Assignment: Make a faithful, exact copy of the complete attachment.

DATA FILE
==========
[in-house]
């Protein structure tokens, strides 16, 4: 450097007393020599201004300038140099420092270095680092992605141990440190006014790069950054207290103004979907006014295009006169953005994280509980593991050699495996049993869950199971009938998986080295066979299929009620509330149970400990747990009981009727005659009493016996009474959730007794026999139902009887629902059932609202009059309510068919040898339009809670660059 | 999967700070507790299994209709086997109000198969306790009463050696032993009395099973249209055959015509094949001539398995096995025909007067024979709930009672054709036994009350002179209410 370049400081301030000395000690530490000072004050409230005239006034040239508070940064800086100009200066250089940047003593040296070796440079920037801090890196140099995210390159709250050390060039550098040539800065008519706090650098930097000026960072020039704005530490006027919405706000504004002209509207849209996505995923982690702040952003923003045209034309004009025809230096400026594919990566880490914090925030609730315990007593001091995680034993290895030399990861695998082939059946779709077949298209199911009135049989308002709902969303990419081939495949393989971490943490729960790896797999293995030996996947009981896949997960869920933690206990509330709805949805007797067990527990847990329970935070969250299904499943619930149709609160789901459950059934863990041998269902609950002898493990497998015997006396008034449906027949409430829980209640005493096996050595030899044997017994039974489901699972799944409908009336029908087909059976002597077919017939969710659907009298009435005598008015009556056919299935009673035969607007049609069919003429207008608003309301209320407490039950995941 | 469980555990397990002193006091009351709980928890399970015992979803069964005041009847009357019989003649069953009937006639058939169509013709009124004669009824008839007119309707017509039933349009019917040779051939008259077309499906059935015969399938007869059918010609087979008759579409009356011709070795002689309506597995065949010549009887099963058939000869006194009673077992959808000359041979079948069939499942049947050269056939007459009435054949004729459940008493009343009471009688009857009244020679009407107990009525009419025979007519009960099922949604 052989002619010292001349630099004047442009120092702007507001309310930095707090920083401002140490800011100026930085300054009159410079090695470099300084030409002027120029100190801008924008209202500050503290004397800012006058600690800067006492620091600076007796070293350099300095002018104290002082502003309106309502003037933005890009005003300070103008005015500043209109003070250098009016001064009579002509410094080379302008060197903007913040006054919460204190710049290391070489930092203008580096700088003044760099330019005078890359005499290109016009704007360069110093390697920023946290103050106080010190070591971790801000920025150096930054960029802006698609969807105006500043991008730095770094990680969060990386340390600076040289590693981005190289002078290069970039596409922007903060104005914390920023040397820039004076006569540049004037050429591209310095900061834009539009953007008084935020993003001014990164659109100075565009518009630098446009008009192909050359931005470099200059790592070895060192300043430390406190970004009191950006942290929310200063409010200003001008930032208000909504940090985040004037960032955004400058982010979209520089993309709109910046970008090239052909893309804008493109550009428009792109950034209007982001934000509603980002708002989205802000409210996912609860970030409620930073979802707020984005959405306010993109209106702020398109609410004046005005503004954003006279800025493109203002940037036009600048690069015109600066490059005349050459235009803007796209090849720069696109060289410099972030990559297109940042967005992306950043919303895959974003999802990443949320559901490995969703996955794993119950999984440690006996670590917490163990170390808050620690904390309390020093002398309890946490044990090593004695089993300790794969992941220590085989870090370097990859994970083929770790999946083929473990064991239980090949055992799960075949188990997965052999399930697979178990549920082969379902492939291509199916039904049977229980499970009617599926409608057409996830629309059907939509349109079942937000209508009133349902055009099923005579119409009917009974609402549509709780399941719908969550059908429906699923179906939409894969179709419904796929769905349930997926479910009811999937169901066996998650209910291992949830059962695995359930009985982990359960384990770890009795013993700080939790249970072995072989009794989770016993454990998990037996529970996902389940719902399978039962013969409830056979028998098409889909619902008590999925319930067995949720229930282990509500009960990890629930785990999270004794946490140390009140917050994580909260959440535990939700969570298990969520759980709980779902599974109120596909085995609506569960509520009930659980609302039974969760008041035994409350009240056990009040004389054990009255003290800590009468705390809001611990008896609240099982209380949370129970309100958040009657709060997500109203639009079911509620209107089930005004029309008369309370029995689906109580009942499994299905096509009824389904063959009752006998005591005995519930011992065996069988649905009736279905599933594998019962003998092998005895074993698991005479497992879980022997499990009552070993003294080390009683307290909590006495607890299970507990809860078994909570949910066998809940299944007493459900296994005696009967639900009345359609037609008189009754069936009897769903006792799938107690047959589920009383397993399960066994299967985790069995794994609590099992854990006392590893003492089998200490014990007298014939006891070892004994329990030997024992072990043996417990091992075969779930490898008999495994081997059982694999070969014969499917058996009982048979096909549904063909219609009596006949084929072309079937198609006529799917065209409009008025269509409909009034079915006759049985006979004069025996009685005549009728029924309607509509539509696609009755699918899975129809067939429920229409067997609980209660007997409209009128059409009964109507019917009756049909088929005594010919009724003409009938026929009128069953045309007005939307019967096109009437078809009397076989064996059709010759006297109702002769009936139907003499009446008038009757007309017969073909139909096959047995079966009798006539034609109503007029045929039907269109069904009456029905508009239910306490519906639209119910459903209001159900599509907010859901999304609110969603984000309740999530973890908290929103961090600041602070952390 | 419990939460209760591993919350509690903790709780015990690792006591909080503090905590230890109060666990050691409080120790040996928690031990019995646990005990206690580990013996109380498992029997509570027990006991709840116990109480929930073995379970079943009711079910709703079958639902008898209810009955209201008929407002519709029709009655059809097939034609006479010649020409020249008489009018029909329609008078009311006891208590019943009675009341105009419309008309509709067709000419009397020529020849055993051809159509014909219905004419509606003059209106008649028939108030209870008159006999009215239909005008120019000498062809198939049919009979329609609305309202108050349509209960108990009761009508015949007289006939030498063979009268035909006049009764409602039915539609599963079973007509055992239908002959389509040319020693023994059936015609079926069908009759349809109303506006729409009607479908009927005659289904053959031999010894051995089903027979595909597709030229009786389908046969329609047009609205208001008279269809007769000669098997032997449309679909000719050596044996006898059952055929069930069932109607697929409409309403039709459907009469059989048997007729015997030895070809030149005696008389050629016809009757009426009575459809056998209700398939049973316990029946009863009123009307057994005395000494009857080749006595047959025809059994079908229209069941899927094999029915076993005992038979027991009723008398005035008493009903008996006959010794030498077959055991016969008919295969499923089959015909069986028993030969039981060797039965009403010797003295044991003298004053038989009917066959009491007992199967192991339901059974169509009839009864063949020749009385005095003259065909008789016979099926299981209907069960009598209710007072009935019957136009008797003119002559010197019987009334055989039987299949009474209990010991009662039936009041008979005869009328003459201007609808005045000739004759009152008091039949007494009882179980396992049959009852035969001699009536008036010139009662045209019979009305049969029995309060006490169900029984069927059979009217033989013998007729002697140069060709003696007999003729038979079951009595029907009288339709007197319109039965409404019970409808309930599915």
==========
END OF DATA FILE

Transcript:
[in-house]
């Protein structure tokens, strides 16, 4: 450097007393020599201004300038140099420092270095680092992605141990440190006014790069950054207290103004979907006014295009006169953005994280509980593991050699495996049993869950199971009938998986080295066979299929009620509330149970400990747990009981009727005659009493016996009474959730007794026999139902009887629902059932609202009059309510068919040898339009809670660059 | 999967700070507790299994209709086997109000198969306790009463050696032993009395099973249209055959015509094949001539398995096995025909007067024979709930009672054709036994009350002179209410 370049400081301030000395000690530490000072004050409230005239006034040239508070940064800086100009200066250089940047003593040296070796440079920037801090890196140099995210390159709250050390060039550098040539800065008519706090650098930097000026960072020039704005530490006027919405706000504004002209509207849209996505995923982690702040952003923003045209034309004009025809230096400026594919990566880490914090925030609730315990007593001091995680034993290895030399990861695998082939059946779709077949298209199911009135049989308002709902969303990419081939495949393989971490943490729960790896797999293995030996996947009981896949997960869920933690206990509330709805949805007797067990527990847990329970935070969250299904499943619930149709609160789901459950059934863990041998269902609950002898493990497998015997006396008034449906027949409430829980209640005493096996050595030899044997017994039974489901699972799944409908009336029908087909059976002597077919017939969710659907009298009435005598008015009556056919299935009673035969607007049609069919003429207008608003309301209320407490039950995941 | 469980555990397990002193006091009351709980928890399970015992979803069964005041009847009357019989003649069953009937006639058939169509013709009124004669009824008839007119309707017509039933349009019917040779051939008259077309499906059935015969399938007869059918010609087979008759579409009356011709070795002689309506597995065949010549009887099963058939000869006194009673077992959808000359041979079948069939499942049947050269056939007459009435054949004729459940008493009343009471009688009857009244020679009407107990009525009419025979007519009960099922949604 052989002619010292001349630099004047442009120092702007507001309310930095707090920083401002140490800011100026930085300054009159410079090695470099300084030409002027120029100190801008924008209202500050503290004397800012006058600690800067006492620091600076007796070293350099300095002018104290002082502003309106309502003037933005890009005003300070103008005015500043209109003070250098009016001064009579002509410094080379302008060197903007913040006054919460204190710049290391070489930092203008580096700088003044760099330019005078890359005499290109016009704007360069110093390697920023946290103050106080010190070591971790801000920025150096930054960029802006698609969807105006500043991008730095770094990680969060990386340390600076040289590693981005190289002078290069970039596409922007903060104005914390920023040397820039004076006569540049004037050429591209310095900061834009539009953007008084935020993003001014990164659109100075565009518009630098446009008009192909050359931005470099200059790592070895060192300043430390406190970004009191950006942290929310200063409010200003001008930032208000909504940090985040004037960032955004400058982010979209520089993309709109910046970008090239052909893309804008493109550009428009792109950034209007982001934000509603980002708002989205802000409210996912609860970030409620930073979802707020984005959405306010993109209106702020398109609410004046005005503004954003006279800025493109203002940037036009600048690069015109600066490059005349050459235009803007796209090849720069696109060289410099972030990559297109940042967005992306950043919303895959974003999802990443949320559901490995969703996955794993119950999984440690006996670590917490163990170390808050620690904390309390020093002398309890946490044990090593004695089993300790794969992941220590085989870090370097990859994970083929770790999946083929473990064991239980090949055992799960075949188990997965052999399930697979178990549920082969379902492939291509199916039904049977229980499970009617599926409608057409996830629309059907939509349109079942937000209508009133349902055009099923005579119409009917009974609402549509709780399941719908969550059908429906699923179906939409894969179709419904796929769905349930997926479910009811999937169901066996998650209910291992949830059962695995359930009985982990359960384990770890009795013993700080939790249970072995072989009794989770016993454990998990037996529970996902389940719902399978039962013969409830056979028998098409889909619902008590999925319930067995949720229930282990509500009960990890629930785990999270004794946490140390009140917050994580909260959440535990939700969570298990969520759980709980779902599974109120596909085995609506569960509520009930659980609302039974969760008041035994409350009240056990009040004389054990009255003290800590009468705390809001611990008896609240099982209380949370129970309100958040009657709060997500109203639009079911509620209107089930005004029309008369309370029995689906109580009942499994299905096509009824389904063959009752006998005591005995519930011992065996069988649905009736279905599933594998019962003998092998005895074993698991005479497992879980022997499990009552070993003294080390009683307290909590006495607890299970507990809860078994909570949910066998809940299944007493459900296994005696009967639900009345359609037609008189009754069936009897769903006792799938107690047959589920009383397993399960066994299967985790069995794994609590099992854990006392590893003492089998200490014990007298014939006891070892004994329990030997024992072990043996417990091992075969779930490898008999495994081997059982694999070969014969499917058996009982048979096909549904063909219609009596006949084929072309079937198609006529799917065209409009008025269509409909009034079915006759049985006979004069025996009685005549009728029924309607509509539509696609009755699918899975129809067939429920229409067997609980209660007997409209009128059409009964109507019917009756049909088929005594010919009724003409009938026929009128069953045309007005939307019967096109009437078809009397076989064996059709010759006297109702002769009936139907003499009446008038009757007309017969073909139909096959047995079966009798006539034609109503007029045929039907269109069904009456029905508009239910306490519906639209119910459903209001159900599509907010859901999304609110969603984000309740999530973890908290929103961090600041602070952390 | 419990939460209760591993919350509690903790709780015990690792006591909080503090905590230890109060666990050691409080120790040996928690031990019995646990005990206690580990013996109380498992029997509570027990006991709840116990109480929930073995379970079943009711079910709703079958639902008898209810009955209201008929407002519709029709009655059809097939034609006479010649020409020249008489009018029909329609008078009311006891208590019943009675009341105009419309008309509709067709000419009397020529020849055993051809159509014909219905004419509606003059209106008649028939108030209870008159006999009215239909005008120019000498062809198939049919009979329609609305309202108050349509209960108990009761009508015949007289006939030498063979009268035909006049009764409602039915539609599963079973007509055992239908002959389509040319020693023994059936015609079926069908009759349809109303506006729409009607479908009927005659289904053959031999010894051995089903027979595909597709030229009786389908046969329609047009609205208001008279269809007769000669098997032997449309679909000719050596044996006898059952055929069930069932109607697929409409309403039709459907009469059989048997007729015997030895070809030149005696008389050629016809009757009426009575459809056998209700398939049973316990029946009863009123009307057994005395000494009857080749006595047959025809059994079908229209069941899927094999029915076993005992038979027991009723008398005035008493009903008996006959010794030498077959055991016969008919295969499923089959015909069986028993030969039981060797039965009403010797003295044991003298004053038989009917066959009491007992199967192991339901059974169509009839009864063949020749009385005095003259065909008789016979099926299981209907069960009598209710007072009935019957136009008797003119002559010197019987009334055989039987299949009474209990010991009662039936009041008979005869009328003459201007609808005045000739004759009152008091039949007494009882179980396992049959009852035969001699009536008036010139009662045209019979009305049969029995309060006490169900029984069927059979009217033989013998007729002697140069060709003696007999003729038979079951009595029907009288339709007197319109039965409404019970409808309930599915």